KCs give millions of dollars, time to those in need
By Daniel O’Shea
Catholic News Service
The volunteerism of the Knights of Columbus and the fraternal organization’s fundraising for charitable works fit right in with Pope Francis’ emphasis on the idea of “a church of and for the poor,” according to Supreme Knight Carl Anderson.
Lending a hand for charity is not only giving “the gift of your own time” but also “the gift of yourself” to those in need, he said.
“Once you see what a difference your work makes, it encourages you to do more,” he added.
Anderson spoke with Catholic News Service shortly after the release of an annual report showing the Knights set a record last year for charitable giving and service hours with more than $173 million in donations and more than 71.5 million hours of service.
The number of hours contributed by members rose in 2014 by more than a million hours over the 2013 total with each member donating nearly a full workweek on average.
During the past decade, Knights, who today number about 1.9 million, have donated nearly $1.55 billion to charity and 691 million hours of volunteer service.
Anderson sees a strong “Catholic commitment to neighbor and community” and said that “even in hard times, people will step up.” The Knights’ programs also provide “a way of being involved in your faith in a deep way,” he noted.
Each year during the past 15 years, the Knights broke the previous year’s record, despite the recession caused by the 2008 stock market crash.
For Anderson, the record giving of time and treasure is also a special way to prepare for Pope Francis’ U.S. visit in September.
“Charity has been at the heart of the Knights’ mission for the past 133 years,” Anderson said in a statement accompanying the report, which was released at an annual meeting of the Knights’ state leaders held earlier in June at the organization’s headquarters in New Haven, Connecticut.
“In America, Pope Francis will find a church that is alive with the love of God and love of neighbor, and the Knights of Columbus are excellent examples of this reality,” he added.
Anderson told CNS that he thinks “Pope Francis is doing a great job,” praising the pontiff for being “so strong in his encouragement of people to do more for those in need.”
He highlighted some of the ways the Knights helped others in 2014:
Launched the Knights of Columbus Christian Refugee Relief Fund last August and through it contributed $2.6 million for humanitarian assistance to those suffering persecution and dislocation in Iraq and the surrounding region.
Gave $200,000 each to the Eastern and Latin Catholic communities in war-torn Ukraine for humanitarian relief, supporting projects that feed and aid homeless children and refugees living on the streets of the capital city of Kiev.
Ran the Black Friday Coats for Kids program to give winter coats to children who don’t have them. (“Black Friday” is the Friday following Thanksgiving and traditionally the day many Americans head out to do shopping for Christmas.) Knights also contributed to local food pantries, community food banks and soup kitchens through the Food for Families program, and members participated in blood drives, Habitat for Humanity and the American Wheelchair Mission, which delivers new wheelchairs and mobility aids free to physically disabled children.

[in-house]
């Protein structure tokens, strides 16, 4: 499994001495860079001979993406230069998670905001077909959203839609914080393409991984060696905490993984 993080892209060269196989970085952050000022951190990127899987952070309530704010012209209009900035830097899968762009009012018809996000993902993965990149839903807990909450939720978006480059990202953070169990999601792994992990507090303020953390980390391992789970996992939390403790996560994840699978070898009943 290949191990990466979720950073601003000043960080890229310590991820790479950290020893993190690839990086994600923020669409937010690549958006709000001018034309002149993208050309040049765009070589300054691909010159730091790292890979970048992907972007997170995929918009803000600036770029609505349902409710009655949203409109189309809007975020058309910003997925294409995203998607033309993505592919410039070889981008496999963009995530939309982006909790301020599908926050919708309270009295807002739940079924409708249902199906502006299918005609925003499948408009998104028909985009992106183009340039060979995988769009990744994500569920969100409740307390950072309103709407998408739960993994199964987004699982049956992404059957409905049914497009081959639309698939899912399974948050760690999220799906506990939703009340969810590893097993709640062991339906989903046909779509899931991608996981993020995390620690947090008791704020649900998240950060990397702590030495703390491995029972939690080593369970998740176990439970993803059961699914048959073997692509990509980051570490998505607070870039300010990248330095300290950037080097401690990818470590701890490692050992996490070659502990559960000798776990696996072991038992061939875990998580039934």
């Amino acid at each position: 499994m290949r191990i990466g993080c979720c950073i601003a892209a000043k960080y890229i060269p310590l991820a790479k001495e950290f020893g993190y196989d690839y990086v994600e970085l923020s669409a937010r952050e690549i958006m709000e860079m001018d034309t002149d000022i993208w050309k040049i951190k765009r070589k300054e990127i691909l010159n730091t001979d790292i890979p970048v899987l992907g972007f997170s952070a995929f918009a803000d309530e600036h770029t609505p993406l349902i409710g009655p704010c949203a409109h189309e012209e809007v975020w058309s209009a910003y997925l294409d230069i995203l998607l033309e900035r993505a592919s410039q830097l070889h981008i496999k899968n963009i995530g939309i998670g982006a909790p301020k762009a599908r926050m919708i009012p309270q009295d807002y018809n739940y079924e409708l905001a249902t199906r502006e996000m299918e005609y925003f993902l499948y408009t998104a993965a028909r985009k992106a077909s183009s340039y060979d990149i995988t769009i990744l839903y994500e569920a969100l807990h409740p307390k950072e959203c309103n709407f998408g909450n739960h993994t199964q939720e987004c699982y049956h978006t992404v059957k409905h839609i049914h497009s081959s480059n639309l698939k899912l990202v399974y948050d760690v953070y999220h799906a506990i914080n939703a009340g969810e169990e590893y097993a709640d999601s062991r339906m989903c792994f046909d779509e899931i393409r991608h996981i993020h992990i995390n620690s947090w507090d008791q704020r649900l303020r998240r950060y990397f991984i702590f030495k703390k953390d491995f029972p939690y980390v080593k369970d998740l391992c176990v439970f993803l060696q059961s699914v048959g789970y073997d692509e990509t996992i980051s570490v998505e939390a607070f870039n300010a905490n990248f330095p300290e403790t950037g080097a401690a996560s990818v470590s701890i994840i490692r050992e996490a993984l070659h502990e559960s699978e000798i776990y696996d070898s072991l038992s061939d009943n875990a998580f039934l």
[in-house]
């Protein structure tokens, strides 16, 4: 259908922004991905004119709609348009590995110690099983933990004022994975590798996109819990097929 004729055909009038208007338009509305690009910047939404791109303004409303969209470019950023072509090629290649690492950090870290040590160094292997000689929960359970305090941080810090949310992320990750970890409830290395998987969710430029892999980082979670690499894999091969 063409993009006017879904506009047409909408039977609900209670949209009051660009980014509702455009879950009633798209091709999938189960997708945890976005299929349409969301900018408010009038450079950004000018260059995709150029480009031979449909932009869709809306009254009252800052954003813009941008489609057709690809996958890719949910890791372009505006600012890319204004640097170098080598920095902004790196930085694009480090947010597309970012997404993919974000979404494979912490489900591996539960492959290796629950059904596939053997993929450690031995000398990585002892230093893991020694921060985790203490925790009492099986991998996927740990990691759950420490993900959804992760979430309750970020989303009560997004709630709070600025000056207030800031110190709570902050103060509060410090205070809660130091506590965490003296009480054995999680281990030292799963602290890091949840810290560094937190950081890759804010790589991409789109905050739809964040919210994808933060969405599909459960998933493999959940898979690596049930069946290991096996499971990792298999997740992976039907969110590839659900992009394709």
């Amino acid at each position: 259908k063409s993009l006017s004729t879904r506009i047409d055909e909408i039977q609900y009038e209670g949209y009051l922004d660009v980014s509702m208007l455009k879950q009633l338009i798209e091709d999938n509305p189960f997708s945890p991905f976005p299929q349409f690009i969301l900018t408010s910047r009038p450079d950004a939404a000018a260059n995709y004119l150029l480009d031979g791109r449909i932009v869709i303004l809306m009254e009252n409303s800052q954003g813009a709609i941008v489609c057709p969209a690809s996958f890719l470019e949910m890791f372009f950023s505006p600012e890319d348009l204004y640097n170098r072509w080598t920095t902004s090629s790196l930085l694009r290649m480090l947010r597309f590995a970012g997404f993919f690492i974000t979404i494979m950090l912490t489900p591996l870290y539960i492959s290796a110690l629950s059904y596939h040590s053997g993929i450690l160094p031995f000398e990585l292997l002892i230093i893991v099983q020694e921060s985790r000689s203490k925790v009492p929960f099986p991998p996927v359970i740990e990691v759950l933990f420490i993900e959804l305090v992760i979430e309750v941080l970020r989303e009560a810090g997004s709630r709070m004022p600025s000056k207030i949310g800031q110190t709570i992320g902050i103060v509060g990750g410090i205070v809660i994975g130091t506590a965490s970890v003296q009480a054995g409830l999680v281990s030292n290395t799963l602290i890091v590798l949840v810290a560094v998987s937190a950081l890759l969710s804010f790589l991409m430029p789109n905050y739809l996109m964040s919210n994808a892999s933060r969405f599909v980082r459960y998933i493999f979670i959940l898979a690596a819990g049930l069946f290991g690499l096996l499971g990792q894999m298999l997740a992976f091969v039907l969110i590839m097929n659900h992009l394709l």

Provided $1.4 million to directly support athletes who will take part in this summer’s Special Olympics World Games in Los Angeles. The funds will cover the cost of transportation, housing and meals for the athletes as they travel to the games, stay there during the competition and return home.
Anderson said the Knights have long supported the Special Olympics, because Sargent Shriver, husband of the games’ founder, Eunice Kennedy Shriver, was a member of the Knights. Beyond donating funds for athletes in the upcoming competition, state Knights councils also were encouraged to boost their already strong ties to the Special Olympics.
The Knights also are active in pro-life efforts, he said, having helped put over 600 ultrasound machines in crisis pregnancy centers that couldn’t afford them. Seeing a sonogram of an unborn baby “really gets people to change their minds” about abortion, he explained.
Through all of these programs, members of the Knights can see the impact they have on people.
Whether it’s a woman showing off her child and saying, “Here’s the baby I had because I went through your ultrasound machine,” or being able to pick up a disabled child “and put him in a wheelchair,” ultimately “you see how you change people’s lives,” Anderson said.
When asked about his goals for 2015, Anderson responded he’d like to “continue that momentum” on record-breaking fundraising and service hours, because “that’s priority number one.”
The top 10 U.S. states for money raised by local Knights in 2014 were: Texas (first place), Illinois, California, Florida, Michigan, New Jersey, Missouri, New York, Ohio and Wisconsin (10th place).
He also said the organization wants to “open our doors even wider” by reaching out more to the Hispanic community.
The Knights of Columbus has more than 14,000 councils in North and Central America, the Philippines, the Caribbean and Europe. Membership is open to men age 18 or older who are practicing Catholics.